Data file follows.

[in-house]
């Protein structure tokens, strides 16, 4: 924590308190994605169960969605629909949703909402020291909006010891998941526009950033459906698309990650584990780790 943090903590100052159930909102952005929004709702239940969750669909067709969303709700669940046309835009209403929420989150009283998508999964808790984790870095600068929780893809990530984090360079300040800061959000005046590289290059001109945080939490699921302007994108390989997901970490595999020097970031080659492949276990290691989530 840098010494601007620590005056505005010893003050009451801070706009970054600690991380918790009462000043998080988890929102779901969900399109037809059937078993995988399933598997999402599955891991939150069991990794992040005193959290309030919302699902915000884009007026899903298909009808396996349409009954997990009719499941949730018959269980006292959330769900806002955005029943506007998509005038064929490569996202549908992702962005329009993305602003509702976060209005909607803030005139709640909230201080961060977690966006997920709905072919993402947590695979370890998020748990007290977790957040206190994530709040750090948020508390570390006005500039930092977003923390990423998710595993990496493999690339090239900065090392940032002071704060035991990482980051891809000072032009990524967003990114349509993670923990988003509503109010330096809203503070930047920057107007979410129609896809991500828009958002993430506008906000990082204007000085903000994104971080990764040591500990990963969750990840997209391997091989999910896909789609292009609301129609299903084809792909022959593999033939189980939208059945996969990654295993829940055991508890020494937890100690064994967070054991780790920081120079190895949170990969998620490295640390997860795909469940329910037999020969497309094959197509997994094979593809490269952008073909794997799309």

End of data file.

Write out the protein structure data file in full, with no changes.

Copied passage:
[in-house]
């Protein structure tokens, strides 16, 4: 924590308190994605169960969605629909949703909402020291909006010891998941526009950033459906698309990650584990780790 943090903590100052159930909102952005929004709702239940969750669909067709969303709700669940046309835009209403929420989150009283998508999964808790984790870095600068929780893809990530984090360079300040800061959000005046590289290059001109945080939490699921302007994108390989997901970490595999020097970031080659492949276990290691989530 840098010494601007620590005056505005010893003050009451801070706009970054600690991380918790009462000043998080988890929102779901969900399109037809059937078993995988399933598997999402599955891991939150069991990794992040005193959290309030919302699902915000884009007026899903298909009808396996349409009954997990009719499941949730018959269980006292959330769900806002955005029943506007998509005038064929490569996202549908992702962005329009993305602003509702976060209005909607803030005139709640909230201080961060977690966006997920709905072919993402947590695979370890998020748990007290977790957040206190994530709040750090948020508390570390006005500039930092977003923390990423998710595993990496493999690339090239900065090392940032002071704060035991990482980051891809000072032009990524967003990114349509993670923990988003509503109010330096809203503070930047920057107007979410129609896809991500828009958002993430506008906000990082204007000085903000994104971080990764040591500990990963969750990840997209391997091989999910896909789609292009609301129609299903084809792909022959593999033939189980939208059945996969990654295993829940055991508890020494937890100690064994967070054991780790920081120079190895949170990969998620490295640390997860795909469940329910037999020969497309094959197509997994094979593809490269952008073909794997799309």